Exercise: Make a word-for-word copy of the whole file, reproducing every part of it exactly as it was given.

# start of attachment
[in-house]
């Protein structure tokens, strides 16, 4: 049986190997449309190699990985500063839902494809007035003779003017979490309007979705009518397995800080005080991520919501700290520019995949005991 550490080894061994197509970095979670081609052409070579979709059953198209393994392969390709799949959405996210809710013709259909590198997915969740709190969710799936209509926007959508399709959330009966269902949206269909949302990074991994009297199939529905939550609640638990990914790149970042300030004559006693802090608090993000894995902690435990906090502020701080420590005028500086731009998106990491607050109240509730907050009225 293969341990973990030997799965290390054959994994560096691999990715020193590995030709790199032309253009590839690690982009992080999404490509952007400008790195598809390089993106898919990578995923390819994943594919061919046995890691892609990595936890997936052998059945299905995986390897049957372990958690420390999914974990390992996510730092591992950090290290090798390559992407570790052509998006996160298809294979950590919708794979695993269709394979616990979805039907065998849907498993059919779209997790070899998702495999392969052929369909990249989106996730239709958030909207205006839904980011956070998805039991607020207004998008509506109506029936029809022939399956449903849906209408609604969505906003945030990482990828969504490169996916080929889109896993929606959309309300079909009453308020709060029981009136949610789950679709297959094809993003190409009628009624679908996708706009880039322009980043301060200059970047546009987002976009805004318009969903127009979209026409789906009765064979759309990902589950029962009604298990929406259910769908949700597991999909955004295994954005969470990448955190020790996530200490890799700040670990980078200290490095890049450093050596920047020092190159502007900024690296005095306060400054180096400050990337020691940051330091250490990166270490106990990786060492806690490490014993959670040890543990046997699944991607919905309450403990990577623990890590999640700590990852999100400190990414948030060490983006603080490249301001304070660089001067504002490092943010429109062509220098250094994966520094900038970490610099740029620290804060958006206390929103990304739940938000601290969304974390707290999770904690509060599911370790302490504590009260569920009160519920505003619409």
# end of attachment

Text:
[in-house]
């Protein structure tokens, strides 16, 4: 049986190997449309190699990985500063839902494809007035003779003017979490309007979705009518397995800080005080991520919501700290520019995949005991 550490080894061994197509970095979670081609052409070579979709059953198209393994392969390709799949959405996210809710013709259909590198997915969740709190969710799936209509926007959508399709959330009966269902949206269909949302990074991994009297199939529905939550609640638990990914790149970042300030004559006693802090608090993000894995902690435990906090502020701080420590005028500086731009998106990491607050109240509730907050009225 293969341990973990030997799965290390054959994994560096691999990715020193590995030709790199032309253009590839690690982009992080999404490509952007400008790195598809390089993106898919990578995923390819994943594919061919046995890691892609990595936890997936052998059945299905995986390897049957372990958690420390999914974990390992996510730092591992950090290290090798390559992407570790052509998006996160298809294979950590919708794979695993269709394979616990979805039907065998849907498993059919779209997790070899998702495999392969052929369909990249989106996730239709958030909207205006839904980011956070998805039991607020207004998008509506109506029936029809022939399956449903849906209408609604969505906003945030990482990828969504490169996916080929889109896993929606959309309300079909009453308020709060029981009136949610789950679709297959094809993003190409009628009624679908996708706009880039322009980043301060200059970047546009987002976009805004318009969903127009979209026409789906009765064979759309990902589950029962009604298990929406259910769908949700597991999909955004295994954005969470990448955190020790996530200490890799700040670990980078200290490095890049450093050596920047020092190159502007900024690296005095306060400054180096400050990337020691940051330091250490990166270490106990990786060492806690490490014993959670040890543990046997699944991607919905309450403990990577623990890590999640700590990852999100400190990414948030060490983006603080490249301001304070660089001067504002490092943010429109062509220098250094994966520094900038970490610099740029620290804060958006206390929103990304739940938000601290969304974390707290999770904690509060599911370790302490504590009260569920009160519920505003619409």